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Shooting The New .25 Cal Umarex Gauntlet At The Range

When Umarex began work on the Gauntlet, they set out to change the way air gun shooters think about pre-charged pneumatic (PCP) rifles. The goal was to produce a gun that provided uncompromising performance without the sky-high price that most stand-out PCPs command. The .177 and .22 versions were both a success, and now they’re debuting a .25.

If you haven’t shot these guns yet, you owe it to yourself to do so.

The .22 and .177 versions both operated from 10 shot rotary magazines. The .25 has an 8 shot mag and the larger pellets are easier to load. My first date with the new Gauntlet was on a windswept range outside of Tulsa, Oklahoma. It was freezing, literally, and I had neglected to pack hand warmers. I couldn’t have loaded the small .177 mags with gloves on. It isn’t easy to load the .22 with gloves, but it was possible.

And even in the ridiculous cold of that December morning, I had no difficulty with any of the Gauntlet’s controls. It is easy to load. The safety is large enough to find and shift with gloved hands, and the trigger remains one of the cleanest factory air gun triggers I’ve come across.

Inside the rifle is a built-in regulator that keeps shots consistent. My testing on the range bore this out. The regulator is set to 1,900 PSI and even in the cold, the shot string was impressively flat.

The Gauntlet’s tank holds 13 cubic inches of air. That, through the regulator, will run 27 shots. These flat shot strings allow for repeat accuracy. This was something that the .177 and .22 both delivered, and the .25 is no different. There’s an easy to read dial on the outside of the stock. If the arrow is pointing to green, you’re good-to-go.

The tank is easy to load from an air-tank like we had on the range. The Foster quick connect couldn’t be any easier. For those who don’t have portable tanks, the Gauntlet can be charged with an air pump or a compressor. Empty tanks can be swapped out, too, so you can carry a spare for when you are in the field if you want more portability.

For those of you who already know the Gauntlet, this will be old hat. The real difference comes in what you can do with the new caliber. The larger pellets are ideal for small game. They’re equally suited for some mid-sized critters, too, and the reliable accuracy will give you that extra confidence needed to hunt humanely.

As with both of the other calibers, the .25 has a short-throw bolt. I can work it easily, without taking my eye from the scope. The bolt’s travel primes the gun, and the return seats the pellet. 

With the winds and the cold, I didn’t go the extra mile to set up my chronograph. There will be time for that soon enough. Umarex is advertising an impressive 895 FPS with 25-grain pellets. This generates 45-foot pounds of energy.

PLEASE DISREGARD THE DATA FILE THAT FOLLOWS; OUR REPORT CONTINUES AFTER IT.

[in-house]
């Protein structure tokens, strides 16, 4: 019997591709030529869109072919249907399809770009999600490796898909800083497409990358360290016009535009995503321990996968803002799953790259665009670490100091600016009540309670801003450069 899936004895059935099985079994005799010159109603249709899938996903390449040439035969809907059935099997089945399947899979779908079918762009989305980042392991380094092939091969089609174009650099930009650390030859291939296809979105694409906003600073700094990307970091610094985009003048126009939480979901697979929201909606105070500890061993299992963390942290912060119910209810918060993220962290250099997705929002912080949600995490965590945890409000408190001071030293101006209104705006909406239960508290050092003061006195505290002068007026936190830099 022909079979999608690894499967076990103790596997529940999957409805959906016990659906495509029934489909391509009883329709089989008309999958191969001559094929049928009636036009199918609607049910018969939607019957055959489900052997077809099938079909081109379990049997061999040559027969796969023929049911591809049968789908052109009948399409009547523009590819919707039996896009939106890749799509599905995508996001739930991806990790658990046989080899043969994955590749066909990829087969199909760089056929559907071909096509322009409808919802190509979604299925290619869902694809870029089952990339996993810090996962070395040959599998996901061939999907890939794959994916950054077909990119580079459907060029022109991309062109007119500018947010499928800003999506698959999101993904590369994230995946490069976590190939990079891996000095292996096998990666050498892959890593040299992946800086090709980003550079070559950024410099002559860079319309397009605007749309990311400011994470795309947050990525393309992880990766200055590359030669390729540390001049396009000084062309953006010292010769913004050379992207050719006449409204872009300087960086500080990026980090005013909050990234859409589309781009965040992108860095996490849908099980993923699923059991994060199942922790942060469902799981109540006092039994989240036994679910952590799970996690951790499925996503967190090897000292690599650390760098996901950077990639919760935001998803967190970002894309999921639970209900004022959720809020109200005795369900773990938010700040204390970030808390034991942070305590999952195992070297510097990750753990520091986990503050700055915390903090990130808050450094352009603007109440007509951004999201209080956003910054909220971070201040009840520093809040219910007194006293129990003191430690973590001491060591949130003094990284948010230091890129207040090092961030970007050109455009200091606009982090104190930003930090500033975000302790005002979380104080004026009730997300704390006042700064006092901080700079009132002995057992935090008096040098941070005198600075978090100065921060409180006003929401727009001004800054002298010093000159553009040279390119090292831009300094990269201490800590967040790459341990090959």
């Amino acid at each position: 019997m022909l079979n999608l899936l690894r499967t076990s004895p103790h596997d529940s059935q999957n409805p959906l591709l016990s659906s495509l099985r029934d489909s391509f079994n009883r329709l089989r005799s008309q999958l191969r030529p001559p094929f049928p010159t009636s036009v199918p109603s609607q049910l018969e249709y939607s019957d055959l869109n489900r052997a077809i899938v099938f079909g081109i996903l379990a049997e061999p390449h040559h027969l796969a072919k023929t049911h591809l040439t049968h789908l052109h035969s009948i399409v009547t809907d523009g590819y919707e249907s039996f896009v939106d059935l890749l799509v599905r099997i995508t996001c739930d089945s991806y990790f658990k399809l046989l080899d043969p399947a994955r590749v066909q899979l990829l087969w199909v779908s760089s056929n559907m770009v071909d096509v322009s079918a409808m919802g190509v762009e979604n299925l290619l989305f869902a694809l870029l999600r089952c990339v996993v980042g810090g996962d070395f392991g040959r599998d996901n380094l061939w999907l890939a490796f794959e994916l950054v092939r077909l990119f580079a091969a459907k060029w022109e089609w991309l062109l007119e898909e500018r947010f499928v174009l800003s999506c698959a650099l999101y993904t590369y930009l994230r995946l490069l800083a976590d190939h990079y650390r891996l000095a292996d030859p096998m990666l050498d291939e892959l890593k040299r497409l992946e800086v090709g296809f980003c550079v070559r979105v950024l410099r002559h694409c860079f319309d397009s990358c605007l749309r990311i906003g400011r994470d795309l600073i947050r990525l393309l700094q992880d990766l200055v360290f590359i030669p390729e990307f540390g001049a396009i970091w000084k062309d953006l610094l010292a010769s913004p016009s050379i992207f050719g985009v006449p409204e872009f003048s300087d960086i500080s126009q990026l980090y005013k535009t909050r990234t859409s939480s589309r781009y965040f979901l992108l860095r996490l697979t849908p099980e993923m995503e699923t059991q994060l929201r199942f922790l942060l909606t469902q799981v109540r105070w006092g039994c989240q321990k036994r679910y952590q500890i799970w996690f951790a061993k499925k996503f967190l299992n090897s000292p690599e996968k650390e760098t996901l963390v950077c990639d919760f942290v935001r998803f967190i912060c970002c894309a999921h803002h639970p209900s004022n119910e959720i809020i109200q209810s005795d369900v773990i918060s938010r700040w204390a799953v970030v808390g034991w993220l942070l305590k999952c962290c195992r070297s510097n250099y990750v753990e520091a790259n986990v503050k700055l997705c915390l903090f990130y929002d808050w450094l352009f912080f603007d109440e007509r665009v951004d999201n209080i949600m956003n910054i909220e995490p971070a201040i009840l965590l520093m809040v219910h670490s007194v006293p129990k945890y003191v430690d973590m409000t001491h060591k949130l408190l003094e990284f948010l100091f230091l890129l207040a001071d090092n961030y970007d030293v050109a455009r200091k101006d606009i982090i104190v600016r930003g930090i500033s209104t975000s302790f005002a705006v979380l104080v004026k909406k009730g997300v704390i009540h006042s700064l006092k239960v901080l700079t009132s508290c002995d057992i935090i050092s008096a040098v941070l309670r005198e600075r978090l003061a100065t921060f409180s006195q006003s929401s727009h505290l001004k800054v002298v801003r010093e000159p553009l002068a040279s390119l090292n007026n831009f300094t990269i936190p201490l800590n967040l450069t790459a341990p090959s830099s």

All of this means the new .25 is even better for hunting than the .22. The extra size of the pellet provides better terminal ballistics. The wider pellets transfer energy quite effectively into soft targets.

As with both of the previous versions, this is a rifle with an extended range. It doesn’t have any built-in iron sights, but there is an 11mm rail for mounting optics.

The one I shot had the new Axeon Optics 4-16X44 Gauntlet scope up top. Unlike most review guns I shoot, I didn’t sight this one in myself. It was hitting consistently, though, and I had no complaints.

Ideally, I’d go for something in the 3-9 range. Stronger magnification wouldn’t hurt, and a wider field of view might be preferable for follow-up shots when hunting, but either way… top it with a capable scope.

You’ll understand the potential as soon as you fire the first shot. The gun is solid. The Gauntlet weighs in at 8.5 pounds, so it isn’t light, yet that weight helps to stabilize the gun during the almost imperceptible recoil.

The shots on the turkey target above are a good illustration of what I mean. I was standing, shivering, wearing bulky gloves, shooting a gun I’d never fired before with a scope I hadn’t zeroed myself….

I don’t know how many shots I put through that ragged patch near the turkey’s neck. At one point, I was simply testing out how quickly I could get off follow-up shots without taking my eye off the bird.

When I slowed down and really focused on my technique, the group tightened up. I knew it would. That’s the promise of the Gauntlet, and what has made this a popular gun. For those who want consistent accuracy, this is it.

Each mag holds 8 shots. The clear plastic cover rotates, which compresses an internal spring. These .25 caliber pellets are easy to load. The mag slips in place in front of the bolt and seats positively, which makes reloading easy.

One of the benefits of the whole Gauntlet series is how they adjust to fit. The cheek piece is easily adjusted, which makes getting on target faster and more consistent.

Though it hardly mattered to my gloved trigger finger, the trigger is adjustable. The break is clean, and light. I’d estimate this one to be just over two pounds. If you have the skills as a shooter, the Gauntlet can match your abilities.

The last feature of the Gauntlet is also a big selling point for me. The gun is as quiet as it is powerful. The rifled barrel rides inside of a protective sleeve that takes the bite out of each shot. This allows you to hear the impact of each pellet. Even shooting the turkey target, the shots hit with a pleasing thwack.

The new .25 Gauntlet is a hard-hitting air gun, but it isn’t going to hit your wallet nearly so hard. It will sell for under $300. If you want a gun that is easy to use on the range, and lethal in the woods, check it out.


David Higginbotham is a writer and educator who lives in Arkansas. After years of writing and consulting in the firearms industry, he's coming back to his roots with air guns.

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